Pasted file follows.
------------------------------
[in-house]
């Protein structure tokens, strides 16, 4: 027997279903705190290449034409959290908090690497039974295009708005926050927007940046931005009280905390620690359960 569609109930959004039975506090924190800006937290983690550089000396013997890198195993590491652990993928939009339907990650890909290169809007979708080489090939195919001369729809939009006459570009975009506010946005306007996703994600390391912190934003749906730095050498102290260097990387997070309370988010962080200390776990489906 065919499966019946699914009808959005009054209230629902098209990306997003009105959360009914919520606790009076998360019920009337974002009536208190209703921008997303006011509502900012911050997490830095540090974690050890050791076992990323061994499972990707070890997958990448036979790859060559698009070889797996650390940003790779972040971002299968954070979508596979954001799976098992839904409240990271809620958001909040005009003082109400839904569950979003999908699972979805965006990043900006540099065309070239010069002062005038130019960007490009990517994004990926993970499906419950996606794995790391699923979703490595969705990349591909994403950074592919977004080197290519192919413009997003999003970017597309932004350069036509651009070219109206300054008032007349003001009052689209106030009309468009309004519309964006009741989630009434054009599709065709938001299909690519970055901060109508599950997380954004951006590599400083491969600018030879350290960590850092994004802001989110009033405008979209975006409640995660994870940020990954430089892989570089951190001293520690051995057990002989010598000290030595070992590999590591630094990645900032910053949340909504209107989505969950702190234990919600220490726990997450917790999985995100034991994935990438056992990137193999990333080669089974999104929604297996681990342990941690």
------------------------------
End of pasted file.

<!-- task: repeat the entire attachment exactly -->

[in-house]
């Protein structure tokens, strides 16, 4: 027997279903705190290449034409959290908090690497039974295009708005926050927007940046931005009280905390620690359960 569609109930959004039975506090924190800006937290983690550089000396013997890198195993590491652990993928939009339907990650890909290169809007979708080489090939195919001369729809939009006459570009975009506010946005306007996703994600390391912190934003749906730095050498102290260097990387997070309370988010962080200390776990489906 065919499966019946699914009808959005009054209230629902098209990306997003009105959360009914919520606790009076998360019920009337974002009536208190209703921008997303006011509502900012911050997490830095540090974690050890050791076992990323061994499972990707070890997958990448036979790859060559698009070889797996650390940003790779972040971002299968954070979508596979954001799976098992839904409240990271809620958001909040005009003082109400839904569950979003999908699972979805965006990043900006540099065309070239010069002062005038130019960007490009990517994004990926993970499906419950996606794995790391699923979703490595969705990349591909994403950074592919977004080197290519192919413009997003999003970017597309932004350069036509651009070219109206300054008032007349003001009052689209106030009309468009309004519309964006009741989630009434054009599709065709938001299909690519970055901060109508599950997380954004951006590599400083491969600018030879350290960590850092994004802001989110009033405008979209975006409640995660994870940020990954430089892989570089951190001293520690051995057990002989010598000290030595070992590999590591630094990645900032910053949340909504209107989505969950702190234990919600220490726990997450917790999985995100034991994935990438056992990137193999990333080669089974999104929604297996681990342990941690």